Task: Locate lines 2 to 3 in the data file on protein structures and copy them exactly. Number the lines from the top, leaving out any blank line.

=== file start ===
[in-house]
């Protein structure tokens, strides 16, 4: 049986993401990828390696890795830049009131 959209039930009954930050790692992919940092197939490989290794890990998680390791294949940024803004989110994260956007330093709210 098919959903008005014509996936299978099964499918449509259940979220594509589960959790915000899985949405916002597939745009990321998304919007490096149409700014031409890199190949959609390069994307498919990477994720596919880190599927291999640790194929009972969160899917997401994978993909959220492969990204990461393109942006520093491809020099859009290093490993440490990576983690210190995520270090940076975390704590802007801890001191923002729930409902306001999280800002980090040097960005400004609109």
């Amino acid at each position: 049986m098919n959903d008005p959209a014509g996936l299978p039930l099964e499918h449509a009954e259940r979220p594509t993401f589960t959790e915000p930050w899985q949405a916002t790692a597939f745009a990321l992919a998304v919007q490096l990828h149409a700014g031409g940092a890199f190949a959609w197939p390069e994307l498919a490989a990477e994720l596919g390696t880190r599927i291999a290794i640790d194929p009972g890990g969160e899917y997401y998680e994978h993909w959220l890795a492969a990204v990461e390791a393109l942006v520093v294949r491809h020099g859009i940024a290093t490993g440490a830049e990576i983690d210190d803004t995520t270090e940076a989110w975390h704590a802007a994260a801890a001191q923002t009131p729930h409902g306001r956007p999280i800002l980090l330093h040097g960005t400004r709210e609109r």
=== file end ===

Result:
């Protein structure tokens, strides 16, 4: 049986993401990828390696890795830049009131 959209039930009954930050790692992919940092197939490989290794890990998680390791294949940024803004989110994260956007330093709210 098919959903008005014509996936299978099964499918449509259940979220594509589960959790915000899985949405916002597939745009990321998304919007490096149409700014031409890199190949959609390069994307498919990477994720596919880190599927291999640790194929009972969160899917997401994978993909959220492969990204990461393109942006520093491809020099859009290093490993440490990576983690210190995520270090940076975390704590802007801890001191923002729930409902306001999280800002980090040097960005400004609109």
């Amino acid at each position: 049986m098919n959903d008005p959209a014509g996936l299978p039930l099964e499918h449509a009954e259940r979220p594509t993401f589960t959790e915000p930050w899985q949405a916002t790692a597939f745009a990321l992919a998304v919007q490096l990828h149409a700014g031409g940092a890199f190949a959609w197939p390069e994307l498919a490989a990477e994720l596919g390696t880190r599927i291999a290794i640790d194929p009972g890990g969160e899917y997401y998680e994978h993909w959220l890795a492969a990204v990461e390791a393109l942006v520093v294949r491809h020099g859009i940024a290093t490993g440490a830049e990576i983690d210190d803004t995520t270090e940076a989110w975390h704590a802007a994260a801890a001191q923002t009131p729930h409902g306001r956007p999280i800002l980090l330093h040097g960005t400004r709210e609109r």